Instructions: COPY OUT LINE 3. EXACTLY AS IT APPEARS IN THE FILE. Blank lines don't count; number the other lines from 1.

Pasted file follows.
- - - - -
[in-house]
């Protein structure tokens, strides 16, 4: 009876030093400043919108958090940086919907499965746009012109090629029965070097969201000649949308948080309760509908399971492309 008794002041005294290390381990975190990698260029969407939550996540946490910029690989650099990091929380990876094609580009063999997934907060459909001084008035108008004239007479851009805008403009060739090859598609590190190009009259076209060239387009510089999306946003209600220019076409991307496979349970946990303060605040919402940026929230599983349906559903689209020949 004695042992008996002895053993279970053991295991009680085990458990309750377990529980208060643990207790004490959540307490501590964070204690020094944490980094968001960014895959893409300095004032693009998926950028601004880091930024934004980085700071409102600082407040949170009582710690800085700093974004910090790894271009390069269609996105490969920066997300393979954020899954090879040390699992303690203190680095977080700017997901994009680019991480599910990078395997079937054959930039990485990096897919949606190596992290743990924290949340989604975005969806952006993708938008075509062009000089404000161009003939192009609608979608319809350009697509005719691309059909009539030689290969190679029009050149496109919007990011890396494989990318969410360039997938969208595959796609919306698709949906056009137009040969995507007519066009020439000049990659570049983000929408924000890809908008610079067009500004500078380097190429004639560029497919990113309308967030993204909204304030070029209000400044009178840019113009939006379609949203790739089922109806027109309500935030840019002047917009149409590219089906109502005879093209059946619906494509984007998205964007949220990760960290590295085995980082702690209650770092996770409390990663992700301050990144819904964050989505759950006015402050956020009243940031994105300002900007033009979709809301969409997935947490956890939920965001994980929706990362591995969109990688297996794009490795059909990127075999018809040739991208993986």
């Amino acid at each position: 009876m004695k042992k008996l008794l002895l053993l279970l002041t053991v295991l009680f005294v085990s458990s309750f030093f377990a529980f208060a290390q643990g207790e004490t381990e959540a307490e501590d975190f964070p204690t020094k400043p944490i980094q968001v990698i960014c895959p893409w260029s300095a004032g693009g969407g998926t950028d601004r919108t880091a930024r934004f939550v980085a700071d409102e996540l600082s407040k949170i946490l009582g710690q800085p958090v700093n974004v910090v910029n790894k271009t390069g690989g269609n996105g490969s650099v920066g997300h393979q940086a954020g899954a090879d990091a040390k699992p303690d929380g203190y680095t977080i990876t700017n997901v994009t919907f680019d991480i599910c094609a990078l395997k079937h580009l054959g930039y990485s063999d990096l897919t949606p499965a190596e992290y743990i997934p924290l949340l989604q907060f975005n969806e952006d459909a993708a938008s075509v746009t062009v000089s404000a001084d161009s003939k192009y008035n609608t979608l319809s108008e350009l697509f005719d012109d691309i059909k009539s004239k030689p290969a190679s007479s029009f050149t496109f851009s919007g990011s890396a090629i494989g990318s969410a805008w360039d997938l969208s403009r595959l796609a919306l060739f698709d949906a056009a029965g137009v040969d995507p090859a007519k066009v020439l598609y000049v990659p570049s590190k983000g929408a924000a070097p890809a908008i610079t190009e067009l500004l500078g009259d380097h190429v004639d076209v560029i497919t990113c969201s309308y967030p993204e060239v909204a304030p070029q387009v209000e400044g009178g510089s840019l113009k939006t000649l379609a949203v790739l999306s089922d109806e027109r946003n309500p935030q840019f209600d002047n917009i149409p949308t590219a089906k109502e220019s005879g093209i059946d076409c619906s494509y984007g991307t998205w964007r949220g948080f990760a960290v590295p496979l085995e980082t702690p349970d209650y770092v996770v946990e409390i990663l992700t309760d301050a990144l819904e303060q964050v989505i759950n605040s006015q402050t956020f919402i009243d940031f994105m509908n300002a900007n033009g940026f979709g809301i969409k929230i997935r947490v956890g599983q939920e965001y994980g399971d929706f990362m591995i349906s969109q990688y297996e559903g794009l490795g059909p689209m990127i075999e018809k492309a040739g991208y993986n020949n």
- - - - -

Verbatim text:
């Amino acid at each position: 009876m004695k042992k008996l008794l002895l053993l279970l002041t053991v295991l009680f005294v085990s458990s309750f030093f377990a529980f208060a290390q643990g207790e004490t381990e959540a307490e501590d975190f964070p204690t020094k400043p944490i980094q968001v990698i960014c895959p893409w260029s300095a004032g693009g969407g998926t950028d601004r919108t880091a930024r934004f939550v980085a700071d409102e996540l600082s407040k949170i946490l009582g710690q800085p958090v700093n974004v910090v910029n790894k271009t390069g690989g269609n996105g490969s650099v920066g997300h393979q940086a954020g899954a090879d990091a040390k699992p303690d929380g203190y680095t977080i990876t700017n997901v994009t919907f680019d991480i599910c094609a990078l395997k079937h580009l054959g930039y990485s063999d990096l897919t949606p499965a190596e992290y743990i997934p924290l949340l989604q907060f975005n969806e952006d459909a993708a938008s075509v746009t062009v000089s404000a001084d161009s003939k192009y008035n609608t979608l319809s108008e350009l697509f005719d012109d691309i059909k009539s004239k030689p290969a190679s007479s029009f050149t496109f851009s919007g990011s890396a090629i494989g990318s969410a805008w360039d997938l969208s403009r595959l796609a919306l060739f698709d949906a056009a029965g137009v040969d995507p090859a007519k066009v020439l598609y000049v990659p570049s590190k983000g929408a924000a070097p890809a908008i610079t190009e067009l500004l500078g009259d380097h190429v004639d076209v560029i497919t990113c969201s309308y967030p993204e060239v909204a304030p070029q387009v209000e400044g009178g510089s840019l113009k939006t000649l379609a949203v790739l999306s089922d109806e027109r946003n309500p935030q840019f209600d002047n917009i149409p949308t590219a089906k109502e220019s005879g093209i059946d076409c619906s494509y984007g991307t998205w964007r949220g948080f990760a960290v590295p496979l085995e980082t702690p349970d209650y770092v996770v946990e409390i990663l992700t309760d301050a990144l819904e303060q964050v989505i759950n605040s006015q402050t956020f919402i009243d940031f994105m509908n300002a900007n033009g940026f979709g809301i969409k929230i997935r947490v956890g599983q939920e965001y994980g399971d929706f990362m591995i349906s969109q990688y297996e559903g794009l490795g059909p689209m990127i075999e018809k492309a040739g991208y993986n020949n």